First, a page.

Roundup of things to read
A selection of things I’ve been reading, pulled from my currently-open browser tabs and recent history:
Treasure Type B-X looks inside a box of Basic D&D bought off eBay that turns out to be a time capsule, from The RPG Corner.
B/X Combat - Fast, faster, fastest talks about the emergent properties of Basic D&D’s combat system, from the slumbering Ode to Black Dougal.
Random Scroll Labels and The Way Scrolls Look describe an alternative to the way I’ve always envisioned scrolls that I quite like and which has some nice effects on the mechanics and fiction of scroll use, from The Nine and Thirty Kingdoms.
Dyson Logos’ Random Tables page collecting all his posts on the subject, from Dyson’s Dodecahedron.
TSR Fonts matches up (or near-matches) the fonts used in TSR and WotC products with typefaces from various foundries, from the Acaeum. I’m doing up all my DMing materials in Futura for that original-hardcovers feel.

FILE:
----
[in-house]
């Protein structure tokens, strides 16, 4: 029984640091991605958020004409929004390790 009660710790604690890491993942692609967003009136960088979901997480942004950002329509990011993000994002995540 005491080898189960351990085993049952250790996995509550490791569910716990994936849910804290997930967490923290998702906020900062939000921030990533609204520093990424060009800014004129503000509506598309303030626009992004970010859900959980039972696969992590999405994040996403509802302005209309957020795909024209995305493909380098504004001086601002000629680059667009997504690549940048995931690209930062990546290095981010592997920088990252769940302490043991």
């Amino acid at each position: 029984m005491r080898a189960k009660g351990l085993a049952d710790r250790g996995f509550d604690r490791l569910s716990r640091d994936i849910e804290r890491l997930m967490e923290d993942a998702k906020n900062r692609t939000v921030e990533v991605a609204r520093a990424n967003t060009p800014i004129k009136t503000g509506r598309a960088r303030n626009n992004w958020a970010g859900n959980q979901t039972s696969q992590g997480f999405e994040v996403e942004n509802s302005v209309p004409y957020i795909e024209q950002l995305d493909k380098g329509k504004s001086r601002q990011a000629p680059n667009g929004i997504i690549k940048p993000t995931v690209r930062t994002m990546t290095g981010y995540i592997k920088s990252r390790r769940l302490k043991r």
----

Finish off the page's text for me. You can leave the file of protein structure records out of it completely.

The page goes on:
The questions Randomly generating weather for a sandbox campaign and Where can I buy original edition and out-of-print roleplaying books and accessories? have lots of good answers at the Role-playing Games Stack Exchange. (The first is one for which I’m still looking for a good answer.)
Retrospective: Forgotten Realms Campaign Set looks at the original expression of Ed Greenwood’s setting and how it’s quite different in some ways than what everyone thinks of as the Realms due to the product line that followed, from Grognardia.
There you go. What blog posts and pages have been informing your gaming lately?
Meanwhile, I got my hardcover of Adventurer Conqueror King System in the mail yesterday, as well as Greg Gillespie’s Barrowmaze. (Aside, you might be interested in the crowdfunding campaign for Barrowmaze II on now.) I’ve also been refining my play and setting notes for the Fallen Crowns campaign, which is itself chugging along nicely with different players each time who surprise me with where they go and what they do every session. There’s a post in there at some point, if I can find the time between the items in my ever-increasing reading queue!